Also might check for fuel leaks. It doesn't take much to affect the mileage.
The fuel used to be leaking from the pump, but I put a new one on. As far as I know, all the fuel lines are tight and dry. The car really doesn't have any pep, so I think the carb either needs a tune or there is something wrong with the way it's metering fuel. I can't really smell any gas in the exhaust though, just that good old cat converter stink.

It's weird, sometimes the car has plenty of get up and go, sometimes it's a dog. Last night I found myself having to stand on the gas pedal to get the car up to 60mph, but other times it hauls butt up to 70 no problem. Fruity electronics in cars! They should be illegal.
 

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1970 Sedan deVille hardtop
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That power problem sounds like the secondary lockout not disengaging when the engine warms up.
Does it ever sound like it is idling too fast? I'm wondering if something is wrong with your choke. The choke not opening fully could cause all the problems you describe, and if your cat is functioning correctly it would probably be burning up all the excess fuel the motor is seeing.
Since the power loss is internittent, I'd check that the wire for the electric choke (the one that hooks to the round part that sticks out on the passengers side of the carb) is getting +12V whenever the key is in the "run" position. If you've got a bad contact there, or an intermittent contact, the choke will not work right and cause all sorts of problems, including loss of power, poor fuel economy, and bad throttle response!

If you want to get rid of electronics, better find an older diesel, because spark ignition kinda needs electronics. :) Diesels only need electricity to start (well, except the newer common rail diesels).
 

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94 Fleetwood Brougham
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Do you have the heater hose strapped to the choke housing? You MUST have that to properly operate the choke, especially for the secondary lockout to work. Choke should be fully off within 4 minutes (MAX!) and allowing secondary operation. 3.5m is the ECM timer for worst case cold time.
 

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Don't be intimidated by the carb on that car. I know it's considered "electronic" or "computer-controlled" but the fact is that there is only one simple electronic part on it, the "mixture control solenoid", and it only works with the primary side of the carb. Once the secondaries enter the picture, there's no electronics involved. So if your issue is with WOT (Wide Open Throttle) only, chances are the problem is NOT with the carb (as long as the secondaries are opening obviously).
Now beyond the electronics, there ARE a bunch of specific settings that are unique to the computer controlled Q-Jet, and these CAN make a huge difference in how the engine runs. Unfortunately it may not be fun finding a mechanic that actually knows how to setup a CCC (Computer Command Control) car. I've seen and/or fixed so many of these poor cars bastardized by people that had no business being under the hood it would make the GM engineers who devised the system cry! A shame actually because once you know how the system works, it's actually one of the simplest yet accurate systems out there.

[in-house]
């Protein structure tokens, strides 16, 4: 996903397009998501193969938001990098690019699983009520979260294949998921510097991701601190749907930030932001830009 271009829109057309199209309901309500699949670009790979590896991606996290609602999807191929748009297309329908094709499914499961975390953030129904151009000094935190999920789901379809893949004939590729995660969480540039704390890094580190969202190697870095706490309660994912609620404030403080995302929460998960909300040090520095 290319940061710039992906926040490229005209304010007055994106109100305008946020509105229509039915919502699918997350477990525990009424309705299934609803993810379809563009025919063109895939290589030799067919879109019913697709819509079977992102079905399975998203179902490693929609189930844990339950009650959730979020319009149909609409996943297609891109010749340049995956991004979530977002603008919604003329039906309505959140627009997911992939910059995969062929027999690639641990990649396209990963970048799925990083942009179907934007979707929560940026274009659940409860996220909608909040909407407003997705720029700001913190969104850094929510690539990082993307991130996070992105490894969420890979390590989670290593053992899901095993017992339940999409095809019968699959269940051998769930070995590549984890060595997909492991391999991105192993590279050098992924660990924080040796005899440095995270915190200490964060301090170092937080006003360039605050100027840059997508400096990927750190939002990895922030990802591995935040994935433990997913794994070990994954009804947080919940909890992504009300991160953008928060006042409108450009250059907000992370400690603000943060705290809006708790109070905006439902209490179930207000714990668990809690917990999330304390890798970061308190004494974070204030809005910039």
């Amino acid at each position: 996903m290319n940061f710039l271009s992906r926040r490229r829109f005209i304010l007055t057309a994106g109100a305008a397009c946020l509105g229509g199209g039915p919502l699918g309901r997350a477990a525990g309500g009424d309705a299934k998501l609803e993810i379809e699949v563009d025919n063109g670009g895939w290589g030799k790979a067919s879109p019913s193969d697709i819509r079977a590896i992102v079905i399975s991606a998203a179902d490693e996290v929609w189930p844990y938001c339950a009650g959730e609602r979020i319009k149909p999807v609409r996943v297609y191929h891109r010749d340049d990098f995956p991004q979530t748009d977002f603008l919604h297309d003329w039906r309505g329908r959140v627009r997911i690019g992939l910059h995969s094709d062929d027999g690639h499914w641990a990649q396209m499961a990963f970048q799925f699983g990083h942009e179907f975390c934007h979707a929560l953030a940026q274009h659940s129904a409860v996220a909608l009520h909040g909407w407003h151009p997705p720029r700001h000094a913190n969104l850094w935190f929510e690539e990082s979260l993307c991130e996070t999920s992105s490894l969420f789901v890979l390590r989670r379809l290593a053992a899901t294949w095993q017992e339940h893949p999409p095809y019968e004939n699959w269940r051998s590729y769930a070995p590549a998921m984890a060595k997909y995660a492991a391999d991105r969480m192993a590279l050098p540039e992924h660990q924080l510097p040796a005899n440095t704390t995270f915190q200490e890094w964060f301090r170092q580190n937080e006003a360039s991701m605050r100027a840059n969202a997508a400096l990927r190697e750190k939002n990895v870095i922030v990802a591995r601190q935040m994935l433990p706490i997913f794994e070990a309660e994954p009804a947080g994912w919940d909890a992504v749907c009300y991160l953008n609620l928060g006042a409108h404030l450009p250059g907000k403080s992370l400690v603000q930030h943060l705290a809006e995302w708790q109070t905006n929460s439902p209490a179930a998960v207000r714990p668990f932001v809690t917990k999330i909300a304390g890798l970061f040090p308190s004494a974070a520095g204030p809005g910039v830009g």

On my fleet cars, I found that at approx. 120K miles, the Olds 307 REALLY needed a carb rebuild and a timing chain/gears replacement. Those two items when done correctly made the car feel like new again. My normal MPG on our cars was approx. 20 in combined use.
Another thing you might want to check is that the engine is getting into "closed-loop" (computer controlled) operation. You can verify this quickly by feeling the air-injection hoses to see where the system is putting air to. In "open-loop", the air should be going to the air injection manifolds connected to the exhaust manifolds, in "closed-loop" the air should be going to the catalytic converter. In "open-loop", the fuel system will be running damn near full rich and can cause a problem if it continues like that too long.
 

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Isn't that the truth! I have some neighbors who believe that if there is a computer on there it MUST be removed, as it MIGHT give them a problem someday and they don't know how to fix it. "I don't need no [email protected] computers!" They seem to think their tinkering will make more power and give them better mpg than a tuned up TBI or E4ME/E4MC CCC system! And I have fixed their little screwups more times than I can count and they still won'tllisten to me....

Of anyone who has experience in 307's, Katshot likely takes the cake. How many have you managed?

Katshot said:
...I've seen and/or fixed so many of these poor cars bastardized by people that had no business being under the hood it would make the GM engineers who devised the system cry! A shame actually because once you know how the system works, it's actually one of the simplest yet accurate systems out there../quote]